This bathroom remodel is a project I recently completed. Generally, at least in recent years, I don’t do much of this type of work. Moving 60 miles away from my friends who’d occasionally toss me a bone and into a town where no one knew me slowed these types of projects considerably, and forced me to find other types of activities to occupy my days. Still, I occasionally take on a project like this for its diversion from my normal routine. I love the exercise, getting outside, and building something from time to time. It’s a welcome respite from desk-jockeying a computer, staring myopically at a screen.
The photos are not a complete documentation of every step, they were simply taken by me at points in the project when I thought about taking pictures.
The house is estimated to have been built in the second quarter of the 20th century, perhaps a little later. The interior walls are plaster on button board. Therefore, the old iron and lead-coupled sewer pipes were estimated to have been about 50 or so years old, and small sections had been replaced around the outside of the house over the last 5 years because they were rusting through. We decided that the under slab pipes were likely in similar condition, and remodeling without replacing those pipes would not result in a long-lasting remodel.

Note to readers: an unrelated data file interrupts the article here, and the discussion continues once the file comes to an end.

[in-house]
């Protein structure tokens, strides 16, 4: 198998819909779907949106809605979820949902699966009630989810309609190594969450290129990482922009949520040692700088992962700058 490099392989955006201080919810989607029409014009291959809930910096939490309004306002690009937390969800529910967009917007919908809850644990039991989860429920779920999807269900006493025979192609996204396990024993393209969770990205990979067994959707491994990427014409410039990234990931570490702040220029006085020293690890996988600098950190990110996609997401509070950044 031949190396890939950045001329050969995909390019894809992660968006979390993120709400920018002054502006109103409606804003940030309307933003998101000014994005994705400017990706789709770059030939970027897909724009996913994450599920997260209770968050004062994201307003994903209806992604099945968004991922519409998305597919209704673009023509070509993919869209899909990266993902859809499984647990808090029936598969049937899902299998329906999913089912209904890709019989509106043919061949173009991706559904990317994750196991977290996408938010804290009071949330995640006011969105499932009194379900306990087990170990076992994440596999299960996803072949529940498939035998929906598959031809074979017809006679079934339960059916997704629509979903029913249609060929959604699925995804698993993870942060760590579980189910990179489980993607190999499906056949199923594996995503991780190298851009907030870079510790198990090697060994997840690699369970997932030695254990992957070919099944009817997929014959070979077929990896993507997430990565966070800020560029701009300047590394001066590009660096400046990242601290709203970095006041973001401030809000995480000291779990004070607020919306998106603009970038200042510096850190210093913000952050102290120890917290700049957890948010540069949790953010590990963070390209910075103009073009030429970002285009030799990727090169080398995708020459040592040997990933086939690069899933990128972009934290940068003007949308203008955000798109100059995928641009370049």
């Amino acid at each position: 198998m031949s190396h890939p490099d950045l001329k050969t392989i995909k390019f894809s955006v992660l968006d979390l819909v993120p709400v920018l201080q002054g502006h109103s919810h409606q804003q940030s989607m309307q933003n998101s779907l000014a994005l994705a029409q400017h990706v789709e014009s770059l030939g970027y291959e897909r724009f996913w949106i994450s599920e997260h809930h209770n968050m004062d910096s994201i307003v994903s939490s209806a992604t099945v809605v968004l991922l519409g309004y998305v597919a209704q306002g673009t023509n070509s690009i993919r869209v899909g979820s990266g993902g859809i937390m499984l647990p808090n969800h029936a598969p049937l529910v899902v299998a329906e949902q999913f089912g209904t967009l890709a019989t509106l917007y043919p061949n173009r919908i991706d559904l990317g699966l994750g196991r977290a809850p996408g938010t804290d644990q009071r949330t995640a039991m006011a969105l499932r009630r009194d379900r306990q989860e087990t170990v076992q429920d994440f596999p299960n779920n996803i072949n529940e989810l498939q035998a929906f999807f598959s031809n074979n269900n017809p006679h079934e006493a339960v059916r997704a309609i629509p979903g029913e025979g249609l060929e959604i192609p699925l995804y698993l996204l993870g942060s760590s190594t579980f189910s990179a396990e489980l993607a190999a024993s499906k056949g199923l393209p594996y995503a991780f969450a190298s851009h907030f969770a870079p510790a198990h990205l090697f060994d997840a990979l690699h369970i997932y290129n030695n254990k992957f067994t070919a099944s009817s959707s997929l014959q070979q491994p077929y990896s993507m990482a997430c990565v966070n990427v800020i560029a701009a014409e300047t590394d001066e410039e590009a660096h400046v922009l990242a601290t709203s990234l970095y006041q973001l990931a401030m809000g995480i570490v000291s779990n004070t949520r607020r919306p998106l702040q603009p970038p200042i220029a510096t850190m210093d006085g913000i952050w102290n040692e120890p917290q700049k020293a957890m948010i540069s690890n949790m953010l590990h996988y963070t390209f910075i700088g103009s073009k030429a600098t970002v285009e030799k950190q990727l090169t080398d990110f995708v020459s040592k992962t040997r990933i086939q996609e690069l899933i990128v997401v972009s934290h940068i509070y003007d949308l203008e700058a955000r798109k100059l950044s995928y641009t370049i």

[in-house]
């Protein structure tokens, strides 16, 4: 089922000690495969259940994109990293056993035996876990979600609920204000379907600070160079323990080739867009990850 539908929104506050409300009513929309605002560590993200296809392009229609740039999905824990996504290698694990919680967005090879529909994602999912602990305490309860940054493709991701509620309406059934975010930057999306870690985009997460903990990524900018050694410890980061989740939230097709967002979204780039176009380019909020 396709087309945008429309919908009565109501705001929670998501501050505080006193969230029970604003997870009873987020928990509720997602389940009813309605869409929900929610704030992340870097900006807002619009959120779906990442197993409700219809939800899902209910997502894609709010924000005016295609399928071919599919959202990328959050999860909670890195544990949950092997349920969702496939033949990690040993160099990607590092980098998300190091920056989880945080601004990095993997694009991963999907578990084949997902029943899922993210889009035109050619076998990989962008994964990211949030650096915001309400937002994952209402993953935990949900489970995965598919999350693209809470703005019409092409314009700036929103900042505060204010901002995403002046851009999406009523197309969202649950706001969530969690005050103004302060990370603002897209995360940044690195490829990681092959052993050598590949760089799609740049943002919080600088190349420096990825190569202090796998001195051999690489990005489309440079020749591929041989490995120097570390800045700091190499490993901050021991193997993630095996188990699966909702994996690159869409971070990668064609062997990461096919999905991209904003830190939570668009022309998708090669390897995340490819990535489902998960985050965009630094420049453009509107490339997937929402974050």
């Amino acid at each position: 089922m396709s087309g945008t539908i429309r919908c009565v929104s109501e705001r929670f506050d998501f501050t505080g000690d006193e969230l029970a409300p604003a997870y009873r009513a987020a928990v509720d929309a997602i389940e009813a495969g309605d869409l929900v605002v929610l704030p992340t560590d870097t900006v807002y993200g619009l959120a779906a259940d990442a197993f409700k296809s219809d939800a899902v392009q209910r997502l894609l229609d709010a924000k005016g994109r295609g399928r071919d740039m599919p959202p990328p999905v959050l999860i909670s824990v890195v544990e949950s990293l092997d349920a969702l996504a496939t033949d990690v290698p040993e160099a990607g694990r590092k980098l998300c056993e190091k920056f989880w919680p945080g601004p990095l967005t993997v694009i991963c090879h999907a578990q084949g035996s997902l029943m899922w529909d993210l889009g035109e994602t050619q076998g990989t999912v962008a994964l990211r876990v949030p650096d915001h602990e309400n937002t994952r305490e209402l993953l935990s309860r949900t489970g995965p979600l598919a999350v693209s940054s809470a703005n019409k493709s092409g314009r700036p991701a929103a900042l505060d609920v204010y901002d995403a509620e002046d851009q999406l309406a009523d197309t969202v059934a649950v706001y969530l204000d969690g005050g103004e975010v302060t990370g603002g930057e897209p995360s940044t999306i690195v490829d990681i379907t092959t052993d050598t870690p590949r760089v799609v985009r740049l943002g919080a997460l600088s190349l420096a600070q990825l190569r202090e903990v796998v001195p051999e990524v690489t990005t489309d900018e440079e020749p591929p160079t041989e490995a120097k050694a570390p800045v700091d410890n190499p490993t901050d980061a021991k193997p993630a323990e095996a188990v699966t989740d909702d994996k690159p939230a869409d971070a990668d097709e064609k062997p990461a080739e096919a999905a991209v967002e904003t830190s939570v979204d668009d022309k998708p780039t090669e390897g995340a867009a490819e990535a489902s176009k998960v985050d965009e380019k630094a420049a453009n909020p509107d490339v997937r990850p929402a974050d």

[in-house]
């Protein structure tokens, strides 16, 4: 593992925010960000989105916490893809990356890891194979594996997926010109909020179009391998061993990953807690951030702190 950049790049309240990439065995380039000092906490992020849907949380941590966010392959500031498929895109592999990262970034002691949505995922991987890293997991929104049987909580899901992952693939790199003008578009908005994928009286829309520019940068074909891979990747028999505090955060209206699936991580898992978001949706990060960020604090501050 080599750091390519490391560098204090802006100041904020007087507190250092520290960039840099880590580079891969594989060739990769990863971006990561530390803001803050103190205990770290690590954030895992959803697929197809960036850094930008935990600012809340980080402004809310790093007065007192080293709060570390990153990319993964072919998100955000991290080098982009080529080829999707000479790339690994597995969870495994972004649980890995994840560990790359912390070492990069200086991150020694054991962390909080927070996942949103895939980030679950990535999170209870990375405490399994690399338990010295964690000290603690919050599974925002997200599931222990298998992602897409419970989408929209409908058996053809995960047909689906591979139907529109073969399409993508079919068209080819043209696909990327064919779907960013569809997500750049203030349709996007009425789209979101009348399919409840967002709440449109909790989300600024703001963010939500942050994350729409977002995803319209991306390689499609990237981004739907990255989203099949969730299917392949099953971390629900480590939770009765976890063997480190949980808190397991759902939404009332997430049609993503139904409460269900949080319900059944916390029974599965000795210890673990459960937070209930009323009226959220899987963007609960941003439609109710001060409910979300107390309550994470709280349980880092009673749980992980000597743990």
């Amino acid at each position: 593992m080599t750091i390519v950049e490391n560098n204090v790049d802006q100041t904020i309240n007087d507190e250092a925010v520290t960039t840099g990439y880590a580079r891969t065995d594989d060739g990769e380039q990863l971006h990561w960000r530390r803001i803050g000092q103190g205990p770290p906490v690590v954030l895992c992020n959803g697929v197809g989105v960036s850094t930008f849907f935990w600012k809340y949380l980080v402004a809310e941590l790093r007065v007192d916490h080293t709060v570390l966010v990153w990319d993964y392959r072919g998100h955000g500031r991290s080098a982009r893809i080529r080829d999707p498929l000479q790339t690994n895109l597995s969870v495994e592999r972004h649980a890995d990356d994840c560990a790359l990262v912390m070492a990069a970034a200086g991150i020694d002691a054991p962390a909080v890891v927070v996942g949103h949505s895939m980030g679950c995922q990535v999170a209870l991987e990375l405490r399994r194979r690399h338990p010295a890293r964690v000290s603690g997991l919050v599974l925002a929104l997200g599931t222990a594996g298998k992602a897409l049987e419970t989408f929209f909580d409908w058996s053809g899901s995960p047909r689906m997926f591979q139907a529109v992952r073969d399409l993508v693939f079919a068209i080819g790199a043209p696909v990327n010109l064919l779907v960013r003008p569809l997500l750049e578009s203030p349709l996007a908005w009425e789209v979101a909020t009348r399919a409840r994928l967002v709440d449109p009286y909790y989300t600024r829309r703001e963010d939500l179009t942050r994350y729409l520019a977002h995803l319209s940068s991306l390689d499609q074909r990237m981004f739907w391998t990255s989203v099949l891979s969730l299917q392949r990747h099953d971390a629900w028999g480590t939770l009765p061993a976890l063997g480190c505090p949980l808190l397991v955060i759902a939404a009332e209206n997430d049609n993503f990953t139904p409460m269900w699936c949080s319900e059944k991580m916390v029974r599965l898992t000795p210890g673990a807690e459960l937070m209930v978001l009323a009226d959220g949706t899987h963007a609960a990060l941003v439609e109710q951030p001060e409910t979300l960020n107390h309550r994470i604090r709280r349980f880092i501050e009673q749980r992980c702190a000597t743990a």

When we cut the slab and dug up those pipes, we found they were disintegrating and leaking, just as those outside had been. The earth around the pipes smelled like a sewer, at least until the dirt dried.
If you click on any of the photos, you’ll be taken to a larger, higher resolution image.
1. This first photo is the main trench we dug in the room adjoining the bathroom, this is where the sewer enters or exits the home. You can see a little sunlight at the top center of the photo, under the cut slab. The door to the left is the bathroom. I will hereafter refer to this room as the “adjoining” room.